Now that many businesses are re-opening offices, shops and other buildings it’s important to remember emergency lighting maintenance. 
 
When a building has been empty for weeks or months the batteries or backup power for all types of emergency lighting bulkheads or LEDs and exit signs need to be fully checked 
While businesses are keen to reopen after lockdown it’s important to make sure building maintenance, inspection and testing are properly completed to meet health and safety requirements and to be confident that everything is safe and ready for people to return. 
 

What could go wrong with emergency lighting? 

When properties are unoccupied for a long period emergency lighting could be compromised. If the mains power has been turned off or there has been a power failure, it’s possible that the emergency lighting batteries or battery backup will have discharged themselves. 
 
That’s why all battery-powered emergency lights need to be checked, recharged and inspected to confirm they are working as they should. 
 
There are many different battery technologies for emergency lighting products; some can take 24 hours to fully recharge while others take a minimum of 12 hours. 
 
Generally, to be sure everything is working properly the system should be tested outside normal working hours until all the batteries are flat (discharge testing). Then they should be fully recharged, so it’s important to leave enough time for proper testing. 
 

Testing your emergency lights 

Simulating mains power failure of your building’s normal lighting is the best approach to force the emergency lighting system to operate via the battery supply. This can be done manually or automatically. 
 
Manual testing - you can simulate a mains failure by installing a switch to isolate all the lighting circuits or you can have switches for individual circuits or lights.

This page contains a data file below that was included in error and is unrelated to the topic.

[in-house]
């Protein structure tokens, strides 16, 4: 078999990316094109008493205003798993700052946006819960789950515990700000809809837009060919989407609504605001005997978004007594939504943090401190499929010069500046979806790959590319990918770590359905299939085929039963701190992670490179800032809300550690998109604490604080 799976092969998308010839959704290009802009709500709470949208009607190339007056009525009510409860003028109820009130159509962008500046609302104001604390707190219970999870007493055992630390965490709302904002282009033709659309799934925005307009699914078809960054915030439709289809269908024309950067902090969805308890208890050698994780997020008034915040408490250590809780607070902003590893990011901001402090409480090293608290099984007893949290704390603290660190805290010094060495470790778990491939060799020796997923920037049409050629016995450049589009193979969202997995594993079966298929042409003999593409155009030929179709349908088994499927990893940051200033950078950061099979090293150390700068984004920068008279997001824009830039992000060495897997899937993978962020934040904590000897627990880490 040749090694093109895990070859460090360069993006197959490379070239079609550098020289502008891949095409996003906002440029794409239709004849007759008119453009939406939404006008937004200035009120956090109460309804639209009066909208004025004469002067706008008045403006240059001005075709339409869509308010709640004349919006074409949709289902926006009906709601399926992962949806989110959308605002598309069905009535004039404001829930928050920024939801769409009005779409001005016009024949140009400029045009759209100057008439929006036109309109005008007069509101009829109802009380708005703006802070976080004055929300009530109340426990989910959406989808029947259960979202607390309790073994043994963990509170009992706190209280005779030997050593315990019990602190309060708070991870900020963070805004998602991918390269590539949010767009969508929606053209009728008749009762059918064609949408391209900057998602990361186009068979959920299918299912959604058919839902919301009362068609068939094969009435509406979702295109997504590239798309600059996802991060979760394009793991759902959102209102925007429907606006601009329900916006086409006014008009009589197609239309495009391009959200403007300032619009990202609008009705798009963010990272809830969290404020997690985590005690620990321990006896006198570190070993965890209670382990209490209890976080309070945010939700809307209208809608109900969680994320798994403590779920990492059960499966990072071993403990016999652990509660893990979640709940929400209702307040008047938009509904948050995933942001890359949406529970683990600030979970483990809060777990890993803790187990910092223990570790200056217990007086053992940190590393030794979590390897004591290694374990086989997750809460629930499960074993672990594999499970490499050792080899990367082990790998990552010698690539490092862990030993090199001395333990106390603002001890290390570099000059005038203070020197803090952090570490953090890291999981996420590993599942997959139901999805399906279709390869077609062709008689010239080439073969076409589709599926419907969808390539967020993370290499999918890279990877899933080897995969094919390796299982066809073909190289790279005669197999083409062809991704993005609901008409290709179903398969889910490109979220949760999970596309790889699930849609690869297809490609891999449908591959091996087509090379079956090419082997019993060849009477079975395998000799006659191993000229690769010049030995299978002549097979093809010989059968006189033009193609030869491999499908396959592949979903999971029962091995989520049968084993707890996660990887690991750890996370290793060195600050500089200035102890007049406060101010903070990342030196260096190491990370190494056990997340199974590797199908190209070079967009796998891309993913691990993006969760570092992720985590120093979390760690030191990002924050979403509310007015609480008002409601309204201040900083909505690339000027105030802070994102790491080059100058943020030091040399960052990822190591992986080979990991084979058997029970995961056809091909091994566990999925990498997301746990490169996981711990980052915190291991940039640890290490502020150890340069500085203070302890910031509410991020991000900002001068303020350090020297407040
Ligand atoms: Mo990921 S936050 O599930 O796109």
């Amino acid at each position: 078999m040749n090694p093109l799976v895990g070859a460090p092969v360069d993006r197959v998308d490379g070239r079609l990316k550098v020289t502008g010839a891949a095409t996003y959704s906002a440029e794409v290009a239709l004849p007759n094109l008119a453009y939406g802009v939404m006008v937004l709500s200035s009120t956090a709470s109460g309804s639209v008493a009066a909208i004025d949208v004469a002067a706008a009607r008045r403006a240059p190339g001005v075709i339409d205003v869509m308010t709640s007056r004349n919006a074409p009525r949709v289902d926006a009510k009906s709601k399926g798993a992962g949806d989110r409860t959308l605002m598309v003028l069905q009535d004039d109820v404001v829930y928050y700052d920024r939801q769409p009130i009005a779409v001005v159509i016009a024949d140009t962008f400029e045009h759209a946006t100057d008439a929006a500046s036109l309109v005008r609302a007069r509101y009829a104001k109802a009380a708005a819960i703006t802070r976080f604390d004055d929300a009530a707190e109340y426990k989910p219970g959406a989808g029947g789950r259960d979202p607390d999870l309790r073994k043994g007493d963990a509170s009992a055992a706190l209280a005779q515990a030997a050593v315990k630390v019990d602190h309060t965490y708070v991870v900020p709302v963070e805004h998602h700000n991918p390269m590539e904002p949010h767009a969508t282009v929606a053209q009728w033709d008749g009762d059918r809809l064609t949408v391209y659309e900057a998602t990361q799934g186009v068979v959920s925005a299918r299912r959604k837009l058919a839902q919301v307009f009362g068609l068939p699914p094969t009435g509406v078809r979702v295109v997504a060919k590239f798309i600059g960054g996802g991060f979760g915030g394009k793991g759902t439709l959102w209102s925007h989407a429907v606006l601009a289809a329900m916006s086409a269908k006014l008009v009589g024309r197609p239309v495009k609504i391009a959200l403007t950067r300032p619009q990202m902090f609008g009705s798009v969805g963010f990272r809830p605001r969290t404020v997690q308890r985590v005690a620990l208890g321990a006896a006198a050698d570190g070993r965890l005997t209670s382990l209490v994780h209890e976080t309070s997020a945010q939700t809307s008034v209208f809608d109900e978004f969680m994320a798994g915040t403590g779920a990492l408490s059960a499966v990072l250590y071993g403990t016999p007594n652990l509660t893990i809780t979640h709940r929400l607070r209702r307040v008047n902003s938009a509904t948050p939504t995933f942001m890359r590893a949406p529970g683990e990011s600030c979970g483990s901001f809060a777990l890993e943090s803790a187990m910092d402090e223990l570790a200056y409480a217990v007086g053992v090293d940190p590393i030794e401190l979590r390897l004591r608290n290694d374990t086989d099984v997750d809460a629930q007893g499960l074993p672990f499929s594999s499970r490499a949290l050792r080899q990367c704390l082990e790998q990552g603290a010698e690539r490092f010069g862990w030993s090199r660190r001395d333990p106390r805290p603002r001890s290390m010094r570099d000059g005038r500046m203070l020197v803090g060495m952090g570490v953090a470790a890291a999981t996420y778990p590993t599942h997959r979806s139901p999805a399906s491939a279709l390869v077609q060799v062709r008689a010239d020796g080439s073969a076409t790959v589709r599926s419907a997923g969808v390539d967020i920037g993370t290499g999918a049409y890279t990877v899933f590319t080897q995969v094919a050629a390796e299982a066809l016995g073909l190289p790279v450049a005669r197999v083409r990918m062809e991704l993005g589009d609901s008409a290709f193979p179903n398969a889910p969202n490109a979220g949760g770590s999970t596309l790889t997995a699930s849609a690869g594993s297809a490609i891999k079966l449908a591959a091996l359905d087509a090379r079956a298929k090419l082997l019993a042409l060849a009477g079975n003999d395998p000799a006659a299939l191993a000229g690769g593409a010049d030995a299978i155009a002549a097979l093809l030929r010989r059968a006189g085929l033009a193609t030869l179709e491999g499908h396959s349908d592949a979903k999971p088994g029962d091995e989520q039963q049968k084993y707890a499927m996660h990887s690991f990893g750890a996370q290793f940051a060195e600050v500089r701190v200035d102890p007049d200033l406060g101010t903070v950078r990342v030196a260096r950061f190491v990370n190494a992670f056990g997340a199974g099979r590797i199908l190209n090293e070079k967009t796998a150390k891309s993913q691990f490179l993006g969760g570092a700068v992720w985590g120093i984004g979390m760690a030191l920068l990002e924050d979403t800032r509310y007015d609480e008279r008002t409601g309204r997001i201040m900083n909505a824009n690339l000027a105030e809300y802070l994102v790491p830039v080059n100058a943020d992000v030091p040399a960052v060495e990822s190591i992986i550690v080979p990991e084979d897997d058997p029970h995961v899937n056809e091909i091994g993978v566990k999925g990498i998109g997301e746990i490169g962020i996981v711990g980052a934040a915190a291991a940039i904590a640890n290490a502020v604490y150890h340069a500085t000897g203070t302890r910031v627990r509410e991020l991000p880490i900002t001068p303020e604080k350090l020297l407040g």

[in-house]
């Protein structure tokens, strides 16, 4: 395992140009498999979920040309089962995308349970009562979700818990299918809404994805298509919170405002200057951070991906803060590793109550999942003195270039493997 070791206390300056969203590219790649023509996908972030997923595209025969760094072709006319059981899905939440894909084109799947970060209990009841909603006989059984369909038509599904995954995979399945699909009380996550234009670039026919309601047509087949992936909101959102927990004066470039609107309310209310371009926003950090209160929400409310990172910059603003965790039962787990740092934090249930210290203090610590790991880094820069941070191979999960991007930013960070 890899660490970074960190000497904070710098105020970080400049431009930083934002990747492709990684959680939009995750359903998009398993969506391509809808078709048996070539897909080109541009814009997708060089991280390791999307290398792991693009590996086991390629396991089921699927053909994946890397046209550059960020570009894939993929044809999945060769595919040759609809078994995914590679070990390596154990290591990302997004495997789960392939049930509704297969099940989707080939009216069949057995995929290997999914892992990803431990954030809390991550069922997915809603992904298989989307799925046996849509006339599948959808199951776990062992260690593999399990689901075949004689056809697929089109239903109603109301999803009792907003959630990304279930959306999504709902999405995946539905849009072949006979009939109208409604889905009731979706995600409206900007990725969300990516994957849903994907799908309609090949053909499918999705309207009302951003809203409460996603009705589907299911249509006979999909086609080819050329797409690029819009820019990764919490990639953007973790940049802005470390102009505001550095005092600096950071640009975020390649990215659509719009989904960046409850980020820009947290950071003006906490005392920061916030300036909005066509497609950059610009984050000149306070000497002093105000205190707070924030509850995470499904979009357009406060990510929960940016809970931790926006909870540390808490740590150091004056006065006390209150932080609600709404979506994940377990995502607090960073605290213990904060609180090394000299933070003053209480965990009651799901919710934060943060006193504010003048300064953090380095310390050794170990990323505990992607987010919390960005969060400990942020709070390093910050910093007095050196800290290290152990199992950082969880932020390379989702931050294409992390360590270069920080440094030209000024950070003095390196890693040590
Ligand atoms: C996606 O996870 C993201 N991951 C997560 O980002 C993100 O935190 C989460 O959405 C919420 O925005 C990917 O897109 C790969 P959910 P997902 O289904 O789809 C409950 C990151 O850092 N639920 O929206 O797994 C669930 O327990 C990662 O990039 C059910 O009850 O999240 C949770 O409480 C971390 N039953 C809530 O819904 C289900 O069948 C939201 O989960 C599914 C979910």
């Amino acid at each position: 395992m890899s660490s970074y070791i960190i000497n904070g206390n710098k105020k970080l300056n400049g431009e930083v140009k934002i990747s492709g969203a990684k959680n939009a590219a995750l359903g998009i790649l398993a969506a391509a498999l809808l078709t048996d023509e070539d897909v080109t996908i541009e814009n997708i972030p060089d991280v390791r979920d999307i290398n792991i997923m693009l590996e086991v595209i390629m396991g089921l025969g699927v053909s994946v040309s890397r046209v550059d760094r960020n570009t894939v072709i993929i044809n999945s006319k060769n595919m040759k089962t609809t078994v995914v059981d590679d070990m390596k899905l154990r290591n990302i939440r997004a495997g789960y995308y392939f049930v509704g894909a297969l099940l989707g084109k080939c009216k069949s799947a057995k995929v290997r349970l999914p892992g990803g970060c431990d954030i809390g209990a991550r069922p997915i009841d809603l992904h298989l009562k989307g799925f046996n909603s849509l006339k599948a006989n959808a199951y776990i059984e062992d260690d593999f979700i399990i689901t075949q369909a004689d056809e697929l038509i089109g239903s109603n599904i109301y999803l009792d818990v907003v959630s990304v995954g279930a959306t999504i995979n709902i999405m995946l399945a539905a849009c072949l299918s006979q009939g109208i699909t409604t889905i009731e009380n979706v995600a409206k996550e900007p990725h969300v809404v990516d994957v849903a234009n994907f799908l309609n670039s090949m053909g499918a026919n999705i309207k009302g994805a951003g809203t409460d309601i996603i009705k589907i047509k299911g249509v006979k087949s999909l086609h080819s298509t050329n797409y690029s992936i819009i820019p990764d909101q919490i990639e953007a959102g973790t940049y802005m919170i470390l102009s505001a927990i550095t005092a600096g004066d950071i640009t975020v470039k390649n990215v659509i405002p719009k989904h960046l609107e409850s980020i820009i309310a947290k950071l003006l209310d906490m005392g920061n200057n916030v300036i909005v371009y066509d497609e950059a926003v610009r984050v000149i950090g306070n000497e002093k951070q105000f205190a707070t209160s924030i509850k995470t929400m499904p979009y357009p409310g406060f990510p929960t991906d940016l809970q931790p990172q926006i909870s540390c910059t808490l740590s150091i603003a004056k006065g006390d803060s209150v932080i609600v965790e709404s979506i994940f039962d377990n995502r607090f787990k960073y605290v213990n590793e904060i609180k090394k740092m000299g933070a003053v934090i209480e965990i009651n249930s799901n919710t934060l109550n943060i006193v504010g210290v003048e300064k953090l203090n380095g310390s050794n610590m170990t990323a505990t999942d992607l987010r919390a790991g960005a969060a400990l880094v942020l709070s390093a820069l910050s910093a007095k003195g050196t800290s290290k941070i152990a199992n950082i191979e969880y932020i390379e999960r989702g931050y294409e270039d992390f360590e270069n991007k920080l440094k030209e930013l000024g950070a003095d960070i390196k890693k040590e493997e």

If you use a single switch, you will need to walk around the whole building to make sure that all the emergency lighting is working. Then, after restoring the mains supply, you’ll need to check again to make sure that the emergency lights are recharging. If you choose individual switches, they should be tamper-proof. 
 
Automatic testing - alternatively you can install self-testing emergency lighting for monthly and annual testing. 
 

About emergency lighting testing 

There are standards for emergency lighting systems, depending on the type of building, and for servicing
 
A competent person needs to be responsible for regular servicing of your building’s emergency lighting, making sure that any work needed is carried out and that the system works properly. 
 
Daily - for emergency lighting systems with a central back-up battery the indicators on the central power supply should be inspected every day to confirm that the system is operating properly. 
 
Monthly - all emergency lighting systems should be tested monthly with a simulated power failure. 
 
Annually - a test for the full rated duration of the emergency lights (for example, three hours) is needed each year. The emergency lights must still be working at the end of this test. 
 
Get in touch if you want to know more about emergency lighting installations. 
Share this post:
Our site uses cookies. For more information, see our cookie policy. Accept cookies and close
Reject cookies Manage settings